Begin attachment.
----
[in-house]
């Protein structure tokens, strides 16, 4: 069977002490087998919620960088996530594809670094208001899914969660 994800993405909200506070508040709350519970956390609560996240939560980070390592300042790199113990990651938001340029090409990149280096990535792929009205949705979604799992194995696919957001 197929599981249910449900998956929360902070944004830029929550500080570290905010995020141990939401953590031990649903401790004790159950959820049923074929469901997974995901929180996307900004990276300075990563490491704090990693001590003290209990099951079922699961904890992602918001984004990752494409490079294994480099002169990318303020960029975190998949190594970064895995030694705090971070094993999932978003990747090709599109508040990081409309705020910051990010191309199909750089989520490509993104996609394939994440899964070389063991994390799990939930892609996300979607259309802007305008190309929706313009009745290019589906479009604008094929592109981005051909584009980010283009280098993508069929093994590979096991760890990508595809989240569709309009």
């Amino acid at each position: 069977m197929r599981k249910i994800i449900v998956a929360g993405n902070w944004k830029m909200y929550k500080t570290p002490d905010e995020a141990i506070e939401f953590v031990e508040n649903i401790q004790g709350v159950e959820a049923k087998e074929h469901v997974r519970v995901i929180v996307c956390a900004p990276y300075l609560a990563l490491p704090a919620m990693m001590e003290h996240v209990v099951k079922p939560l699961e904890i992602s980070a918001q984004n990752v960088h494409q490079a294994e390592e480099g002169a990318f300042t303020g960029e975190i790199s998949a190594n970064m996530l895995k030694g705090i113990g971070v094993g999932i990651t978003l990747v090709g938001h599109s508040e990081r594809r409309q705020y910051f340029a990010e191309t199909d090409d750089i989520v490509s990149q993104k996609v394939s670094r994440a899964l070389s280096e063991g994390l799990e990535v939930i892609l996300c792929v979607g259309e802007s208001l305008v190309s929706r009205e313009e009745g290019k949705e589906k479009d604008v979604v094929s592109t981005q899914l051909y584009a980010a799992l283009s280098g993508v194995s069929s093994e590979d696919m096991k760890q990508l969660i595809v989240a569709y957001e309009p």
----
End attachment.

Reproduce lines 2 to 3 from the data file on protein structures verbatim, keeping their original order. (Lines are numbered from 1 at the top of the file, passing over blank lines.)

């Protein structure tokens, strides 16, 4: 069977002490087998919620960088996530594809670094208001899914969660 994800993405909200506070508040709350519970956390609560996240939560980070390592300042790199113990990651938001340029090409990149280096990535792929009205949705979604799992194995696919957001 197929599981249910449900998956929360902070944004830029929550500080570290905010995020141990939401953590031990649903401790004790159950959820049923074929469901997974995901929180996307900004990276300075990563490491704090990693001590003290209990099951079922699961904890992602918001984004990752494409490079294994480099002169990318303020960029975190998949190594970064895995030694705090971070094993999932978003990747090709599109508040990081409309705020910051990010191309199909750089989520490509993104996609394939994440899964070389063991994390799990939930892609996300979607259309802007305008190309929706313009009745290019589906479009604008094929592109981005051909584009980010283009280098993508069929093994590979096991760890990508595809989240569709309009």
């Amino acid at each position: 069977m197929r599981k249910i994800i449900v998956a929360g993405n902070w944004k830029m909200y929550k500080t570290p002490d905010e995020a141990i506070e939401f953590v031990e508040n649903i401790q004790g709350v159950e959820a049923k087998e074929h469901v997974r519970v995901i929180v996307c956390a900004p990276y300075l609560a990563l490491p704090a919620m990693m001590e003290h996240v209990v099951k079922p939560l699961e904890i992602s980070a918001q984004n990752v960088h494409q490079a294994e390592e480099g002169a990318f300042t303020g960029e975190i790199s998949a190594n970064m996530l895995k030694g705090i113990g971070v094993g999932i990651t978003l990747v090709g938001h599109s508040e990081r594809r409309q705020y910051f340029a990010e191309t199909d090409d750089i989520v490509s990149q993104k996609v394939s670094r994440a899964l070389s280096e063991g994390l799990e990535v939930i892609l996300c792929v979607g259309e802007s208001l305008v190309s929706r009205e313009e009745g290019k949705e589906k479009d604008v979604v094929s592109t981005q899914l051909y584009a980010a799992l283009s280098g993508v194995s069929s093994e590979d696919m096991k760890q990508l969660i595809v989240a569709y957001e309009p």